Alpena Township residents frustrated after a new property ordinance goes on the books

first_imgAddThis Sharing ButtonsShare to FacebookFacebookShare to TwitterTwitterShare to MoreAddThisAlpena, Mich — A lot of property owners in Alpena Township  aren’t too happy about getting the Township’s approval to sell or buy a home.At the Townships special meeting to discuss concerns regarding the ordinance, one property owner questioned the need for the Township’s interference.“What is the outcome? what is there to gain by doing all this?”A portion of the new ordinance addresses blight, calling for the correction of unsightly or unsafe properties. It’s not that part of the document  property owners have a problem with. One concerned community member made this point by asking the audience for a physical example.“[Raise your hand if]  you’re here because they want to take care of blight…not a single hand is raised.”Residents are concerned Township inspections won’t always be done in time to meet deadlines. Some feel like it’s unfair.Property owner Larry Clark says,“I think it would cause delays in the case of sellers wanting to sell their homes right away, and I think it interrupts the relationship between a seller and buyer. There’s already mechanisms in place, such as home inspectors and so–forth that handle transactions between sellers and buyers, and I don’t think the government really needs to be involved in that.”Clark says it’s important that homeowners have the freedom to do what they want with their homes. Other residents say it’s a blatant violation of their rights, and want the ordinance completely repealed.Clark states,  “We can’t as a Township be affecting people’s rights, with regards to their property and their right to sell property and so–forth.”Alpena Township Supervisor Nathan Skibbe says the Board will not ignore the frustrations of property owners.“Rest assured, their voices were heard in one way or another at this afternoon’s input session, so I’m thankful for the opportunity to have this conversation that we did, and look forward to making a sound document moving forward.”The Township will hold another meeting later this month.Lauren Mixon, WBKB News.AddThis Sharing ButtonsShare to FacebookFacebookShare to TwitterTwitterShare to MoreAddThis Tags: ordinance, townshipContinue ReadingPrevious Photo of the Day for Friday, January 18Next Hospice of Michigan in need of volunteerslast_img read more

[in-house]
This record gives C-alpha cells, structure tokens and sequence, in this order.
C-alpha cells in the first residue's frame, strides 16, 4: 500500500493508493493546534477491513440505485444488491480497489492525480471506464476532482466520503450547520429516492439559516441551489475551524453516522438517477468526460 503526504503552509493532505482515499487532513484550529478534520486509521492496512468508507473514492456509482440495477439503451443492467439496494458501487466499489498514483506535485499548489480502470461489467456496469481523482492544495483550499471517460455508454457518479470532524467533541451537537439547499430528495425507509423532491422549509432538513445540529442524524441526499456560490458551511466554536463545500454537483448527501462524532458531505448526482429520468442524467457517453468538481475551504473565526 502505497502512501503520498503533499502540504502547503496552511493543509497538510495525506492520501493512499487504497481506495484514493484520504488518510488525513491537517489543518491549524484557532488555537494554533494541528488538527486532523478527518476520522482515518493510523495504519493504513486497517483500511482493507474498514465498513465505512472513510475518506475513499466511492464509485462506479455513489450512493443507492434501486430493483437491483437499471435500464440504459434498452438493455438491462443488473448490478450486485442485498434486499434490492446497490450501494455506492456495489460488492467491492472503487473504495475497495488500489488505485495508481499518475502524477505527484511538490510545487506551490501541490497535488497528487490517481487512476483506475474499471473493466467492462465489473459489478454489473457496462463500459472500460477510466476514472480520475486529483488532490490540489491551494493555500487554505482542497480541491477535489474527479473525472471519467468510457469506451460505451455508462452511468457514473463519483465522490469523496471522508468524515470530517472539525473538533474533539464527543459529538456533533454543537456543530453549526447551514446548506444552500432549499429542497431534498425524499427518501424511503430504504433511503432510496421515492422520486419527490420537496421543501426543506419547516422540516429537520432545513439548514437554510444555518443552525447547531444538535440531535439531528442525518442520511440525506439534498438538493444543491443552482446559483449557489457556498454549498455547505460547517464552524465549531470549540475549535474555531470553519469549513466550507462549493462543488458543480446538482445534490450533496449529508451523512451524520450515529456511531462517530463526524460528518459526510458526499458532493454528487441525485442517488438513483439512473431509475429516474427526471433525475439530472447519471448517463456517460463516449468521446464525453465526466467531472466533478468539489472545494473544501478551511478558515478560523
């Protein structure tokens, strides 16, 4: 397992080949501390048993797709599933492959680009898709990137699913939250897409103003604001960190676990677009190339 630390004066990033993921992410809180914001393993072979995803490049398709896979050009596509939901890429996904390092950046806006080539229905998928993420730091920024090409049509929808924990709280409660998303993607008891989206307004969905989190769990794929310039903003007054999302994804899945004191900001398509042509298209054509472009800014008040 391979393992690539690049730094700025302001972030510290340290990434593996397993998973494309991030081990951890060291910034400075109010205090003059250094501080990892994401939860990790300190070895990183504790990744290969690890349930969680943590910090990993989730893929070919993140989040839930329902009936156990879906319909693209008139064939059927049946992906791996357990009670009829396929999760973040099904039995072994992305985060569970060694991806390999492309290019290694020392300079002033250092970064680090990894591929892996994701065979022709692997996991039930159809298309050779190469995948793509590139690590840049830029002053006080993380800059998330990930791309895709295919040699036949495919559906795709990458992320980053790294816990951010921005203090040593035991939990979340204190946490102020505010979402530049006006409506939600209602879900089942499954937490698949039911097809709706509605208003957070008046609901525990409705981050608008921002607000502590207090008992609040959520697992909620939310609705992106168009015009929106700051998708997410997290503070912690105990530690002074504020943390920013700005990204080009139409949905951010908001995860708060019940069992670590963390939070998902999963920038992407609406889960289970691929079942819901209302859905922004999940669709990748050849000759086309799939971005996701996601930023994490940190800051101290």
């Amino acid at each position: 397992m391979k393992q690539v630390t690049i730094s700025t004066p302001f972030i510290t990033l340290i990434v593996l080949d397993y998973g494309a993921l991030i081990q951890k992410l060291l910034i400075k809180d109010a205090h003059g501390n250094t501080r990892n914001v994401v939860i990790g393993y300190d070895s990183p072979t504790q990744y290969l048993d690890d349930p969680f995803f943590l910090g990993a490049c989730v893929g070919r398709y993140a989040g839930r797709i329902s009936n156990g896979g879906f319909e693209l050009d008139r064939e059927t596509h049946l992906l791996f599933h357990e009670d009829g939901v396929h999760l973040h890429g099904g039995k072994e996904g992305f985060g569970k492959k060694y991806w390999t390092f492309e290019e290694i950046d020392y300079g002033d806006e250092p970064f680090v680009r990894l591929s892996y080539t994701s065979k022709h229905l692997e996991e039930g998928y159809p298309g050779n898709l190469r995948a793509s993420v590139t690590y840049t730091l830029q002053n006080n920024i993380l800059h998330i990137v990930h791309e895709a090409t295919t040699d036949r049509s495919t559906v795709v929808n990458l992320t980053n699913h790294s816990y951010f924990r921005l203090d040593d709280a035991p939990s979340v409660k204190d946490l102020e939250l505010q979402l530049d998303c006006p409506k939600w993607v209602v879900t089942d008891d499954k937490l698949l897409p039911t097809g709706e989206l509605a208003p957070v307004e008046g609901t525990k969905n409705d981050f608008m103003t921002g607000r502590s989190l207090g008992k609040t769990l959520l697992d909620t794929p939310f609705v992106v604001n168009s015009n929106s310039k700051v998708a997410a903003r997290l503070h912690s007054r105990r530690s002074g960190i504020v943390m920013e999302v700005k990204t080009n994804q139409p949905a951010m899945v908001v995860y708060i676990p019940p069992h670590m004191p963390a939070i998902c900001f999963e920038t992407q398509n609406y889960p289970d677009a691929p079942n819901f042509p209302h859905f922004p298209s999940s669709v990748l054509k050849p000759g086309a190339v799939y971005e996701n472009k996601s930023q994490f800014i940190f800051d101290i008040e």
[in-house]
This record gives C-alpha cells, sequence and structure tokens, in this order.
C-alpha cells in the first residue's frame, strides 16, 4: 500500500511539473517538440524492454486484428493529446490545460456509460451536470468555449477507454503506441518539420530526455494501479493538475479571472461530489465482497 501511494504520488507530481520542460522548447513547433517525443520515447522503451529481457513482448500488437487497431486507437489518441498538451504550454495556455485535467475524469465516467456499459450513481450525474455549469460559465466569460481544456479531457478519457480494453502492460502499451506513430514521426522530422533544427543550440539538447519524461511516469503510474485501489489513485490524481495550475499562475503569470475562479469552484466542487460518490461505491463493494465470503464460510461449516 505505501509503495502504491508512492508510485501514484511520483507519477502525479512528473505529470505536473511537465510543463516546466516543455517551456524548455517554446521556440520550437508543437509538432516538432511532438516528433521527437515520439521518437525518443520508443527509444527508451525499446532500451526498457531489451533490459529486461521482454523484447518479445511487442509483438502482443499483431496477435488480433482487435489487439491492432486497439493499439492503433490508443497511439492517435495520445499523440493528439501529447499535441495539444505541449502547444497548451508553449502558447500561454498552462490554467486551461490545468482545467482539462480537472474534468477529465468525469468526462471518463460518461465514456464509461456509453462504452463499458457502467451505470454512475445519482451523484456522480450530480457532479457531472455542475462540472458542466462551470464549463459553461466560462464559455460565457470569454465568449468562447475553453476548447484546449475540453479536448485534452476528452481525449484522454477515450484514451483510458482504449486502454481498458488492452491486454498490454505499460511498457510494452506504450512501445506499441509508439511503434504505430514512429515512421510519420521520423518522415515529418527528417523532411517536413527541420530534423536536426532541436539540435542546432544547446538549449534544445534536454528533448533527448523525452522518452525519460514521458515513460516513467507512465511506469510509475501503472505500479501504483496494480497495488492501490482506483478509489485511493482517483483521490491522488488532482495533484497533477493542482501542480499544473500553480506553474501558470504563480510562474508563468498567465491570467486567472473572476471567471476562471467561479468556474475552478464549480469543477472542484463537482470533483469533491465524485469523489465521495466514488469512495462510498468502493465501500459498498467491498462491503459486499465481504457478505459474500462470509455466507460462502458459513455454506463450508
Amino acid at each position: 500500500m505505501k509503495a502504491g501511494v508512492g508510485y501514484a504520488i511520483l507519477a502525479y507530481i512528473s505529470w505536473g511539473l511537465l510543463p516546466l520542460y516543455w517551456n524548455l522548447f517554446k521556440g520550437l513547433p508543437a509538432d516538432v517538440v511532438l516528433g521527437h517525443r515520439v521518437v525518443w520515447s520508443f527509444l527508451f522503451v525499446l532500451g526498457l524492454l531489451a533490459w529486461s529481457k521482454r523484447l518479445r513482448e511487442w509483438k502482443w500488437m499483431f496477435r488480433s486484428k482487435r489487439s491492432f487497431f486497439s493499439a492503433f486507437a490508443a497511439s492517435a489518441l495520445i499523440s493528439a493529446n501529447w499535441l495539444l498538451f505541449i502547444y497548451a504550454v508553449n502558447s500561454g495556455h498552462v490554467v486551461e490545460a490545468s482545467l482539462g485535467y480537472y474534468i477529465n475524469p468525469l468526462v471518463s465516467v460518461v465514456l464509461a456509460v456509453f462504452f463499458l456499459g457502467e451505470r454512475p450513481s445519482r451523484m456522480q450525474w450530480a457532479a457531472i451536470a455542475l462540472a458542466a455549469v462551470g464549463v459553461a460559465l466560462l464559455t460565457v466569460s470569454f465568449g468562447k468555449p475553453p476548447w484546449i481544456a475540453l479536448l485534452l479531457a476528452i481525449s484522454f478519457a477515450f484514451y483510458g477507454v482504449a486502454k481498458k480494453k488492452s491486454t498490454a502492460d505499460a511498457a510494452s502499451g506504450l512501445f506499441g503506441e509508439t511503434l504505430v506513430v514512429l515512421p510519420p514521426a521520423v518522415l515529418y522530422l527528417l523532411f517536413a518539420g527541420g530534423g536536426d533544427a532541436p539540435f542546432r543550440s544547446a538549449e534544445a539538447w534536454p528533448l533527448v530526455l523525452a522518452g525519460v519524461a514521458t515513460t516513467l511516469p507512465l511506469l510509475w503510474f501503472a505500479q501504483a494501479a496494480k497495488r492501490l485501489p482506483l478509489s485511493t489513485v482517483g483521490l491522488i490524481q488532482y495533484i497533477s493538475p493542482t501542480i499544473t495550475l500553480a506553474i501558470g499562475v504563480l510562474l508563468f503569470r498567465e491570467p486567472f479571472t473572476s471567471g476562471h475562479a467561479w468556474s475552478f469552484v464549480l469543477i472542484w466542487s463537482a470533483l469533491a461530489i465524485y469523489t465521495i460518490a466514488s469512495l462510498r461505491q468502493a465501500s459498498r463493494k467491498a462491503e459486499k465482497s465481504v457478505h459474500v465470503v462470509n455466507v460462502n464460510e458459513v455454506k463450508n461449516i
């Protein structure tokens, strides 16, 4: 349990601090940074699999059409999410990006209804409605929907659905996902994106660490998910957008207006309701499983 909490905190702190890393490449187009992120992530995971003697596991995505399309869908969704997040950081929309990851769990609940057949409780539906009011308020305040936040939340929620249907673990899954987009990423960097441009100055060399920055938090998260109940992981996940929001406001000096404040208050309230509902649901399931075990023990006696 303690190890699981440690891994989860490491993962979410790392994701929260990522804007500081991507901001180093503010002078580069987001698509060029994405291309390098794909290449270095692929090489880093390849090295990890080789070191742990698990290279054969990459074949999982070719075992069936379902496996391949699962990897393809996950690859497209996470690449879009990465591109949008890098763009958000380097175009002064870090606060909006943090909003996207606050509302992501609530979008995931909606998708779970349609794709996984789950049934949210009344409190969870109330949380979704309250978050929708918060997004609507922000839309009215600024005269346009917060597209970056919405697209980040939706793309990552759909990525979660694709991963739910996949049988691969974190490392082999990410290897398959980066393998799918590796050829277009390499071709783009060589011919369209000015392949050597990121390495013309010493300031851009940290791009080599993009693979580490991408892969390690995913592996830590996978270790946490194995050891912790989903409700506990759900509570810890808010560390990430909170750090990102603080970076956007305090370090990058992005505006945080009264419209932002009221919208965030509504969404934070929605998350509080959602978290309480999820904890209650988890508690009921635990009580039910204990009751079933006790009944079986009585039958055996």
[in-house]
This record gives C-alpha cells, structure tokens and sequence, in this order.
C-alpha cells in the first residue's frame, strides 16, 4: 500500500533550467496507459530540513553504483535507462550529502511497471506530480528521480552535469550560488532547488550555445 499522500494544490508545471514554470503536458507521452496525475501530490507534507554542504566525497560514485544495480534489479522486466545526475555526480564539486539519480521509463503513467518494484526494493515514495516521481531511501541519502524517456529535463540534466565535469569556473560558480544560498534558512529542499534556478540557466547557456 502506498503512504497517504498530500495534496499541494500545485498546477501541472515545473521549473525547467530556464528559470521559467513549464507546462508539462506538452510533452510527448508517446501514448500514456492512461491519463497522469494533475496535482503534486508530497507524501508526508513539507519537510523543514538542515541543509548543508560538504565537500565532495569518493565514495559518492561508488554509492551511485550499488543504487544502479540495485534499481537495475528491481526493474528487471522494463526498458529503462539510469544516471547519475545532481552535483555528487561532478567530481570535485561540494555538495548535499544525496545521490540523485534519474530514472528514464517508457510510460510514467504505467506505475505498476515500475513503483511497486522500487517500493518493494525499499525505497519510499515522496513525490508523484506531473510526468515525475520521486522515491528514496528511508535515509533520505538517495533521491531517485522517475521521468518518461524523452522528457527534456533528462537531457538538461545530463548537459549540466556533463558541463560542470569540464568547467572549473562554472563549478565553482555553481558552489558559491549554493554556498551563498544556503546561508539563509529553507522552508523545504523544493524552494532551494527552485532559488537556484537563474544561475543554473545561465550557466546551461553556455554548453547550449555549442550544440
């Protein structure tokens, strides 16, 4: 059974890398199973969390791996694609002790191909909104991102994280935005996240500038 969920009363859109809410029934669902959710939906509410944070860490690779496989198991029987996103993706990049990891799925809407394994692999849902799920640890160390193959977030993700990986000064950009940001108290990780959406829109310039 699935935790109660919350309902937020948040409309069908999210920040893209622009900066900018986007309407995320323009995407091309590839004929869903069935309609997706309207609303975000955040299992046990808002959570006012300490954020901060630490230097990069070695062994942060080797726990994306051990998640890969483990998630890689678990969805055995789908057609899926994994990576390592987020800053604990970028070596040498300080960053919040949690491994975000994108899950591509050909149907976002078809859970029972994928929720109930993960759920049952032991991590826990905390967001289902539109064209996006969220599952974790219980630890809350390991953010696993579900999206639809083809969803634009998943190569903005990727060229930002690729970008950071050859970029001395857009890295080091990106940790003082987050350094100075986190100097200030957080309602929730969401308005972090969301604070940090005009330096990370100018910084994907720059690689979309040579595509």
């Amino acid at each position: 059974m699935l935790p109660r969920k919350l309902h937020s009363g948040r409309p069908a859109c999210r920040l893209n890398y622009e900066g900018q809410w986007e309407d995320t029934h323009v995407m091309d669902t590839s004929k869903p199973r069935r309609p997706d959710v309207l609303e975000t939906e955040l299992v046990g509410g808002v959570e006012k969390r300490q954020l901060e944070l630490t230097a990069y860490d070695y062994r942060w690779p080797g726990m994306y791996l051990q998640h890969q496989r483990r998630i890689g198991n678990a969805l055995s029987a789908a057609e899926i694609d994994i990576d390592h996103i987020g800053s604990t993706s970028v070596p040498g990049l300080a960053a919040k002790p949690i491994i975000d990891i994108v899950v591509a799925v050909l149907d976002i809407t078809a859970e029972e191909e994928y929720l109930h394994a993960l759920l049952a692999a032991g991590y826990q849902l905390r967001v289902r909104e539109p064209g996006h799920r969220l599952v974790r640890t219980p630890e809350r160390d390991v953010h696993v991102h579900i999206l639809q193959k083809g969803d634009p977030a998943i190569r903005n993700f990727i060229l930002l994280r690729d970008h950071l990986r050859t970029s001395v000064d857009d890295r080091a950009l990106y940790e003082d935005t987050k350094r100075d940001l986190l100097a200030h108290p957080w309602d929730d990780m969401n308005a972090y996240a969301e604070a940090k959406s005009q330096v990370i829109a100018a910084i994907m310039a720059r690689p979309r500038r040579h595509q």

Angels’ nightmare week continues with 4th straight blowout loss